The Market decided to gain nonprofit status and incorporate an educational component in our mission, along with providing an avenue for local producers to market local products. This leads into another goal of the project which is to increase organic production in the area. The educational component at this point consists of three aspects: Master Gardener Q&A booth at the Market, with emphasis on alternative pest control, companion planting, and xeriscaping; sponsoring an annual lecture on sustainable agriculture; and a 4-H youth scholarship program to encourage youth involvement in the Market. Through education on sustainable agriculture we anticipate a growth in regional organic operations.
Other goals attained through the grant are addressed now. Insurance was bought to protect the Market entity. An application and rules and regulations information sheet were drawn up with the help of the Extension agent. These outline the vendor’s responsibilities, including the need to have their own liability insurance. Advertising was a main goal of the grant. A USD student run graphic group designed a logo for us. A banner for continuous advertising was acquired, and street signs constructed. More frequent and effective newspaper ads were purchased in local circulars. Flyers were developed and distributed. Many opportunities for free advertisements were secured. T shirts with the Farmer’s Market logo were printed up and sold to consumers and special vendor shirts were made and sold at cost to vendors. A local printing press offered discounts and some free printing for flyers. A big part of advertising came with the First Annual Farmer’s Market Fundraiser. A Dinner/Dance and Silent Auction was held in spring of 2004. This served to really rally support through community donations. Entertainment is also a goal of the Market, a stage was constructed and funds were made available for musicians to come play monthly at the Market. Supplies, including paper, stamps, Market table, umbrella, a scale, and various other business items were purchased and are kept in storage by the Market manager. Each season a Market representative will use items to distribute Market information or to aid Market vendors. The last two goals: increasing the number of vendors and increasing market attendance, went hand in hand. Each season we were treated to new and interesting vendors. Many vendors were repeat vendors from 2003, and the downtown location gave us more traffic and more customers. We look forward to viewing the Market five years from now to see how it has grown. The most rewarding part of the project is to see the new found dedication of vendors and customers alike to make the Farmer’s Market a success.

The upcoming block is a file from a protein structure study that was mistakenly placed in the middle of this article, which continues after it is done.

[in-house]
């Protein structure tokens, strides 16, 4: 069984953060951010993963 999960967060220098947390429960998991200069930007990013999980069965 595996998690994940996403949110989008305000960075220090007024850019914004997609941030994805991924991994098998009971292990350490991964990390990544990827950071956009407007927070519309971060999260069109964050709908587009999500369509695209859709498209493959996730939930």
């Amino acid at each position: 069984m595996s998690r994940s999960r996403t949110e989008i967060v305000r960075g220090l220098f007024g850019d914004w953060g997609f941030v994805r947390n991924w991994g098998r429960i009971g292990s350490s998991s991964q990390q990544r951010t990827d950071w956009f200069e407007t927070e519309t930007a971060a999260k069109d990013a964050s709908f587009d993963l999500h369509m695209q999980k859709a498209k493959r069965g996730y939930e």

The project served to open the minds of the community on what a Farmer’s Market is and how it can have a positive impact on the county as a whole. The Farmer’s Market is an event that brings together a mixture of people. It helps to keep money in the community. This is a new concept for many in this area. We ran into resistance to the idea that a Farmer’s Market has a more of a purpose than vendors trying to make as much money as possible and adding nothing to the community in return. We are making progress in this area, which the educational component of the Market will address in a lasting way. We feel good about the direction the Market is heading. There has been a broad base of support for the Market, most notably from the new Mayor of Vermillion. There have been several new organic growers, and one vendor that expanded their small organic garden into a large scale organic production. A few conventional farmers have added a Market garden to their farms. All of this is very encouraging; we fell positive about the grant’s success.
Our outreach has occurred in numerous ways. First we developed a groups of dedicated vendors that participated in meetings and the development of the Market. Second, we formed alliances with the Master Gardeners and the 4-H club. We successfully put on a spring fling fundraiser in 2004, and have a desire to have an annual Harvest Fundraiser. We, also, want to create an annual Speaker’s Bureau, with a focus on Sustainable Agriculture. The 4-H program is very exciting to us. We hope to have essay contests on sustainable agriculture, and also promote youth involvement in the Market as vendors.